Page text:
May 22, 2013
Two Men Contemplating the Moon by Caspar David Friedrich (1819)
(This is claimed to be the inspiration piece for Beckett's "Waiting for Godot")
In these days of perfume houses releasing fragrances two, three, four, or more (!) times a year it is completely refreshing to see another niche house take the opposite approach. It has been since 2010 since we had new releases from Le Labo. Now in 2013 they have rewarded our patience with three new releases. Two of them Lys 41 and Ylang 49 are part of the Classic Collection; the other Limette 37 will be a city exclusive to San Francisco. Fabrice Penot, who with partner Eddie Roschi, founded Le Labo says they only release new fragrances when “magic hits”. It seems to me like some perfumista got three wishes and they asked for three new Le Labo fragrances, no it wasn’t me. Whatever caused this confluence of olfactory magic to occur I am grateful because all three new fragrances share the special sparkle of being a Le Labo fragrance.
So often with the name of a Le Labo fragrance it is sort of a feint as the note in the name is not the focal point. That is not the case with Lys 41 which perhaps should be written LYS 41 to be completely accurate. The lily is a big old white floral diva in Lys 41 like she knows it’s her name on the label. Perfumer Daphne Bugey creates a ginormous white flower fragrance which at 25% perfume oil concentration is at extrait strength. Often when something is at this concentration it sort of smokes and smolders on the skin. Lys 41 shakes her moneymaker right in front of your nose. The great green floral quality of lily draws you in and quickly it is surrounded with indolic jasmine, tuberose absolute, and tiare. The lily is the lead singer while jasmine adds a bit of low harmony, and tiare the high notes. The tuberose in the form of the absolute adds that camphoraceous quality the best tuberose has in high concentration and that is alto to lily’s contralto. The base is a foundation of woods, vanilla, and musk which you won’t notice for hours after you have this on. The white flowers are in charge and they won’t get off the stage without a fight. I haven’t enjoyed a busty powerhouse white floral like Lys 41 in a long time but this is going to be a summer staple for me.
Ylang 49 is almost the polar opposite of Lys 41. If Lys 41 is all about the flowers Ylang 49 is all about creating a modern chypre around ylang. Perfumer Franck Voelkl created a retro vintage chypre using ylang-ylang and Tahitian gardenia on top of a classic oakmoss and patchouli pairing followed by vetiver, benzoin, and sandalwood in place of musk to add a modern twist. The ylang-ylang and gardenia could be as heady as the white flowers in Lys 41 but M. Voelkl is looking for something less extroverted if no less opulent. In Ylang 49 the opening white flowers come off less extroverted and considering that Ylang 39 is at extrait strength with 30% perfume oil it is surprising how well-behaved they are. What the extra concentration does add is an extra kick to is the oakmoss and patchouli. They take over the development and they stay as the central notes until the final moments. Both sources of oakmoss and patchouli must be fairly high quality because they have subtleties that show themselves languorously over hours of development. Ylang 49 is always decidedly woody but it is also more than just that simple description. The base keeps Ylang 49 more to the woody side as the vetiver and sandalwood complement and amplify the heart notes. Ylang 49 feels like something found at an estate sale in an unlabeled crystal flacon.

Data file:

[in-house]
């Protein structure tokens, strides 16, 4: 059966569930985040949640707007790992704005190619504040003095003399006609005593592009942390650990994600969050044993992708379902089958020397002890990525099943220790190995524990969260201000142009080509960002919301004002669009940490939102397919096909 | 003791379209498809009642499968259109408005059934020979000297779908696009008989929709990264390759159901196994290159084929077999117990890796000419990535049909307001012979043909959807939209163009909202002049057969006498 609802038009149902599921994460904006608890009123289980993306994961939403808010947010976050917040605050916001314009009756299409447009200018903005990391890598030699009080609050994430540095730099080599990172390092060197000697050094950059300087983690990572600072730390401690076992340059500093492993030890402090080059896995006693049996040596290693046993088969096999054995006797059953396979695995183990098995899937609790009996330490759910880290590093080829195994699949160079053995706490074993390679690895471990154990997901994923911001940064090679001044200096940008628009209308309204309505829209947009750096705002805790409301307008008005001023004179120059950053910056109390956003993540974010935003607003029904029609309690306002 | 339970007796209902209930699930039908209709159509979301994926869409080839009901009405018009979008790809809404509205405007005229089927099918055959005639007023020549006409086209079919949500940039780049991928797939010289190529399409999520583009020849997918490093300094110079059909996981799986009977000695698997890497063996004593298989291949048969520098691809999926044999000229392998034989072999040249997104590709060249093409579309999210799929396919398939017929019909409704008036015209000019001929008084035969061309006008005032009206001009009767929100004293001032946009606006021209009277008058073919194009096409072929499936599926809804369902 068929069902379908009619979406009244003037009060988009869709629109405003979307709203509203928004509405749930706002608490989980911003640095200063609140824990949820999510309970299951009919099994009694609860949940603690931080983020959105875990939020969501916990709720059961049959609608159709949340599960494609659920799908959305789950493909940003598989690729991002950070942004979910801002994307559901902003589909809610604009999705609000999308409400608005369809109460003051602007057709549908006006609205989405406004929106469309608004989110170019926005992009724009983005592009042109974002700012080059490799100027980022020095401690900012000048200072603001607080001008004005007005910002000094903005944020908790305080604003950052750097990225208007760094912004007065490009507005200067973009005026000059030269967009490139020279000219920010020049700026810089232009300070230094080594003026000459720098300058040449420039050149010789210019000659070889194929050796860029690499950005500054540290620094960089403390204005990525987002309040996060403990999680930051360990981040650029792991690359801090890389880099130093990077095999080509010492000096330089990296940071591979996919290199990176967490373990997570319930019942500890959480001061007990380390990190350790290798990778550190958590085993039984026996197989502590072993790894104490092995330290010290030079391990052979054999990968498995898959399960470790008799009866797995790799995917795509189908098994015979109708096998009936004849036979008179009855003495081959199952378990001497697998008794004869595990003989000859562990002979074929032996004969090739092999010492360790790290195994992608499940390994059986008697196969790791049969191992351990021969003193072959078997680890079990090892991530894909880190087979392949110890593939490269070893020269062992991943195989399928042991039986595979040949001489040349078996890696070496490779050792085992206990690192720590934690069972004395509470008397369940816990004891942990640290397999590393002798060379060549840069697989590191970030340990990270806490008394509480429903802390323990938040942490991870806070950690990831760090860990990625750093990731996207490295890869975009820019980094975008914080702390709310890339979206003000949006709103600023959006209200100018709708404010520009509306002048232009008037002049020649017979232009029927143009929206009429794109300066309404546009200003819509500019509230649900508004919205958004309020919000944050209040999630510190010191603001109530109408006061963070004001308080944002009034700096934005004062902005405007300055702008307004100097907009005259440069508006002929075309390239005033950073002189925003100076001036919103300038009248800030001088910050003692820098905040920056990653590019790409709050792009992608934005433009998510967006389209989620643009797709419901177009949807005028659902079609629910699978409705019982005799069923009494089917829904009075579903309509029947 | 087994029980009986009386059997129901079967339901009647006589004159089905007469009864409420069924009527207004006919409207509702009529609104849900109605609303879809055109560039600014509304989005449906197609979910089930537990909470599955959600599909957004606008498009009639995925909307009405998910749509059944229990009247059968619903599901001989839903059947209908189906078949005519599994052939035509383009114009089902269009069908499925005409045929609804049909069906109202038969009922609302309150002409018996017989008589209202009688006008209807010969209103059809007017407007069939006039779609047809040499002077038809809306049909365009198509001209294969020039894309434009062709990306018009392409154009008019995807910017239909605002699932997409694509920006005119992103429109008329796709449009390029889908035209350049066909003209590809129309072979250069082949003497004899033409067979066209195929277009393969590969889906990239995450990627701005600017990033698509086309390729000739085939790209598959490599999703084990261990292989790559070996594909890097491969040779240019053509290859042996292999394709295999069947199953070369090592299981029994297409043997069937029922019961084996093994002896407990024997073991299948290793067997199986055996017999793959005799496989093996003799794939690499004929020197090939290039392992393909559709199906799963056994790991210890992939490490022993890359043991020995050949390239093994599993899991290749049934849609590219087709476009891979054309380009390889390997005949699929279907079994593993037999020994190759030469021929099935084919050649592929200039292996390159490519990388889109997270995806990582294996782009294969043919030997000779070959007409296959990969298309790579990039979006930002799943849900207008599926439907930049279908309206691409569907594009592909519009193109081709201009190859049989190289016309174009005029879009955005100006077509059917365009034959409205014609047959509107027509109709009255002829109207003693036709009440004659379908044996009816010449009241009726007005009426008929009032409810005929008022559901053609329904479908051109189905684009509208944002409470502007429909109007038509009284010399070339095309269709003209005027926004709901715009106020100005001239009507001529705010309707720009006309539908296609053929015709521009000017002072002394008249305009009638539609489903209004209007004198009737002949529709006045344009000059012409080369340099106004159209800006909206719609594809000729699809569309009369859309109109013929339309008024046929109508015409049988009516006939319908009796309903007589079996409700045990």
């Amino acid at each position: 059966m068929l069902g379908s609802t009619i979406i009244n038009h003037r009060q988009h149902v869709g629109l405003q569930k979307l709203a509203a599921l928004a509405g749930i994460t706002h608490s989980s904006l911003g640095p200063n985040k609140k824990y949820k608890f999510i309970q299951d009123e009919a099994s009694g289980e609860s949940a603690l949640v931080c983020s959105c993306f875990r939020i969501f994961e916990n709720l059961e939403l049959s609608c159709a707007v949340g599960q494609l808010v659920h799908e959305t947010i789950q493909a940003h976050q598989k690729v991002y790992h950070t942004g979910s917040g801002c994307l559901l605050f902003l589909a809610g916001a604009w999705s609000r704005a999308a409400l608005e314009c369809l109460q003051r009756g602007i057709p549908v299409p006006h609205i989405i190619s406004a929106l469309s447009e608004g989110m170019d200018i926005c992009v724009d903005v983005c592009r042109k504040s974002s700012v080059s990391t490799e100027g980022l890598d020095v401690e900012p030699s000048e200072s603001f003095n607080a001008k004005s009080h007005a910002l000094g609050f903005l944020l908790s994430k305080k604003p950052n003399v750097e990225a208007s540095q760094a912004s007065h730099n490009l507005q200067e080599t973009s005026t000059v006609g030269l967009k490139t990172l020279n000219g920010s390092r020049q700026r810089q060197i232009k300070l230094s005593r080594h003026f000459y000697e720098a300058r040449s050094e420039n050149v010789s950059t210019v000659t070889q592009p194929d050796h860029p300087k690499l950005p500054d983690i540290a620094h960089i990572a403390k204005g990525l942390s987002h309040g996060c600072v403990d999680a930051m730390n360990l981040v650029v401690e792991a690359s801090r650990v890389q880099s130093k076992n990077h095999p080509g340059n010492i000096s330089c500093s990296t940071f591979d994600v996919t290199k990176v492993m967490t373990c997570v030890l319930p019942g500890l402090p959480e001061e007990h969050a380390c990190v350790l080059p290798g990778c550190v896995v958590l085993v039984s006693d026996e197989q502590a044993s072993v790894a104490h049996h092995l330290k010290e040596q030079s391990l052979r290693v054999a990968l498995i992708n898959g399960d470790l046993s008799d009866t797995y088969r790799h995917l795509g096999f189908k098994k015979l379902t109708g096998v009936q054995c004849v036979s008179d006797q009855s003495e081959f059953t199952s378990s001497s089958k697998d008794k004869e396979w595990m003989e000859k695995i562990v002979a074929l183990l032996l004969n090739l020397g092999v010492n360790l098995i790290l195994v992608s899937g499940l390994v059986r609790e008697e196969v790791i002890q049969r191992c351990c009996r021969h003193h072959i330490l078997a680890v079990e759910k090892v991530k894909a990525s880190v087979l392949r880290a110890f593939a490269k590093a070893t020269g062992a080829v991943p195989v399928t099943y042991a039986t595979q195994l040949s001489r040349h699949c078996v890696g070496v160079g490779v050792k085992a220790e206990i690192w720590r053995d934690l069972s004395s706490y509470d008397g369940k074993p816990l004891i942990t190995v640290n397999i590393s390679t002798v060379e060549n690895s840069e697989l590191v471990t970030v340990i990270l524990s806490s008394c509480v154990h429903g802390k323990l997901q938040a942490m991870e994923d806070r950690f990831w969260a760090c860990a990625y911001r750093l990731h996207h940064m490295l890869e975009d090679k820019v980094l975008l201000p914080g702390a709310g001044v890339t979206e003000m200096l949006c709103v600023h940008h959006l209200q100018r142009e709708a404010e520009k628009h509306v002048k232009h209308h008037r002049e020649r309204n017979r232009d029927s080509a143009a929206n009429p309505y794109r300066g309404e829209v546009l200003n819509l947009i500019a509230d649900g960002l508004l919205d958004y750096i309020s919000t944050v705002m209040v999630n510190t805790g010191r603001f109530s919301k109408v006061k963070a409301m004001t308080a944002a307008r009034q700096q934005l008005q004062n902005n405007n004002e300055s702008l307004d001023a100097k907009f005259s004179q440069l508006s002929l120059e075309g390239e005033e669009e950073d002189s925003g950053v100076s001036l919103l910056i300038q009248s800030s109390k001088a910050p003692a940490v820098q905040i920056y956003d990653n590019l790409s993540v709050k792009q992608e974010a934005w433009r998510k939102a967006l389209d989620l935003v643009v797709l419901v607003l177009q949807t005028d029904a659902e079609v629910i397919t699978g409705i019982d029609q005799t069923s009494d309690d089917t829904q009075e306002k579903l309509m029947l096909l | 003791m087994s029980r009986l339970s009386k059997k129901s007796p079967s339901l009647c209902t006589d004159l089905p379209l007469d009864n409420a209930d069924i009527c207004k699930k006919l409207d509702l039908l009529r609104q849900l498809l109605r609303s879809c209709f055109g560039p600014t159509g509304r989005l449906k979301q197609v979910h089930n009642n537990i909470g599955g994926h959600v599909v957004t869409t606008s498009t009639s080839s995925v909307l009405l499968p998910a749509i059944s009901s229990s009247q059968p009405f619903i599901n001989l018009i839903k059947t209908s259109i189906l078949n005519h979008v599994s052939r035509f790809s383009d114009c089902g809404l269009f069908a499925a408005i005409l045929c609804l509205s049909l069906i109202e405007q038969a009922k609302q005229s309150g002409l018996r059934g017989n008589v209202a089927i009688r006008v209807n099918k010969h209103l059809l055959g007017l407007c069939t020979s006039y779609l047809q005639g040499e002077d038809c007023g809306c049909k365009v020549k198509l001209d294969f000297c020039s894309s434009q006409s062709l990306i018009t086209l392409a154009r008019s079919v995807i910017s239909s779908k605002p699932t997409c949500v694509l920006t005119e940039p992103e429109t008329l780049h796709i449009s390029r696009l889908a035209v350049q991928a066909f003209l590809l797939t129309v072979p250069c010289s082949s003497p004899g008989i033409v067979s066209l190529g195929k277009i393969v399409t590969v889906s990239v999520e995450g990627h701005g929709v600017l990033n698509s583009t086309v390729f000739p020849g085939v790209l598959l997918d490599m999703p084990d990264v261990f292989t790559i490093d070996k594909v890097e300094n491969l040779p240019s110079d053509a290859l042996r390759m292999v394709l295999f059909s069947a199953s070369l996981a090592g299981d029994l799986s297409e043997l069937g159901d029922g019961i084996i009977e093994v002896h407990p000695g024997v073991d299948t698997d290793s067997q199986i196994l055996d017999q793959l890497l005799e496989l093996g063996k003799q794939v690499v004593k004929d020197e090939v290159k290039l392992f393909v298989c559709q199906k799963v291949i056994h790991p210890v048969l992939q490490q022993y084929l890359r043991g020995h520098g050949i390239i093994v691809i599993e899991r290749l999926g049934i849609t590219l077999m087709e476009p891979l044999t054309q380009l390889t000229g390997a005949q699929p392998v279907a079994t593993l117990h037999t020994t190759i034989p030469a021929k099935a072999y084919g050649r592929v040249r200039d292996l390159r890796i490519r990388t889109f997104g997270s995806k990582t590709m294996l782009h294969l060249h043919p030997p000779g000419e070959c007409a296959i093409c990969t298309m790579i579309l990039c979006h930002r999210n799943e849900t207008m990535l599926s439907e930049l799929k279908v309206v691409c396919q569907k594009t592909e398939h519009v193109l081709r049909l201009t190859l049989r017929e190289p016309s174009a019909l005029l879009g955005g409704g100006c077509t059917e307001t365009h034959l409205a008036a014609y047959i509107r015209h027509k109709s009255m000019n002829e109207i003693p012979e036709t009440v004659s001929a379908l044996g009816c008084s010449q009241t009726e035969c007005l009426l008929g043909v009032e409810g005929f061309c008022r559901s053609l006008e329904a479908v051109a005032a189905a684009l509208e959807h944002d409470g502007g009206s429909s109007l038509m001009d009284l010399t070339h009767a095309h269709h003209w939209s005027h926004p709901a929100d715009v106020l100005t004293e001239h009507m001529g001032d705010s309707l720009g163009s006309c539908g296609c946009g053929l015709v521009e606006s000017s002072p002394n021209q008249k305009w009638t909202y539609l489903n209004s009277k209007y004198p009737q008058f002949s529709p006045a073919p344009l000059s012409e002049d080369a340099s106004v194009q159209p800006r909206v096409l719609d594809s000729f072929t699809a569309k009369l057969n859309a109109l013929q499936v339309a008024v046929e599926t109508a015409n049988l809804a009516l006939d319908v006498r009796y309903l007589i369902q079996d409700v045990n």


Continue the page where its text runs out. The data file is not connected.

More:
I try so hard not to fall in love with the Le Labo city exclusives because they are so hard to get. Unfortunately for me many of my favorite Le Labos are the city exclusives including what is probably my favorite Le Labo of them all Gaiac 10. The new San Francisco city exclusive Limette 37 reminds me a lot of Gaiac 10. What I love about Gaiac 10 is that it is a bright sunny fragrance to start that settles down to diaphanous wood. Franck Voelkl has created in Limette 37 a bright citrus that transitions in to a sheer woody spicy veil. It would probably be easy to dismiss this based on the notes but you would be missing out on a special fragrance. I don’t know where Le Labo gets their bergamot essential oil but whomever supplies it is one of the best producers of this particular raw material. This bergamot is what you first experience when wearing Limette 37. When someone says “fresh” to me it is this kind of experience I am thinking about. M. Voelkl then brings in petit grain in conjunction with jasmine. This is a clean jasmine and it accentuates the sweeter aspects of the petit grain making it less tart and more of a shimmery accord. The finish to Limette 37 is spectacular as a wisp of clove is folded into vetiver followed by encasing that in tonka bean. The pungent spiciness of the clove with the woody heft of vetiver and the haylike quality of tonka is beautiful to behold. That M. Voelkl keeps it so light and airy adds to my fascination with it. A bouquet of white musks finish this out and even with my general dislike of these ingredients I have to admit they work rather well as a finish to Limette 37. Thankfully acquiring a bottle of Limette 37 won’t be as difficult as it was for Gaiac 10 but once again the city exclusive slays me.
All three of these new fragrances have overnight longevity. Lys 41 has way above average sillage, Ylang 49 has average sillage, and Limette 37 above average sillage.
The old proverb says “good things come to those who wait”. After three years of waiting three very good things have come to those who love Le Labo and great perfume.
Disclosure: This review was based on samples provided by Le Labo.
–Mark Behnke, Managing Editor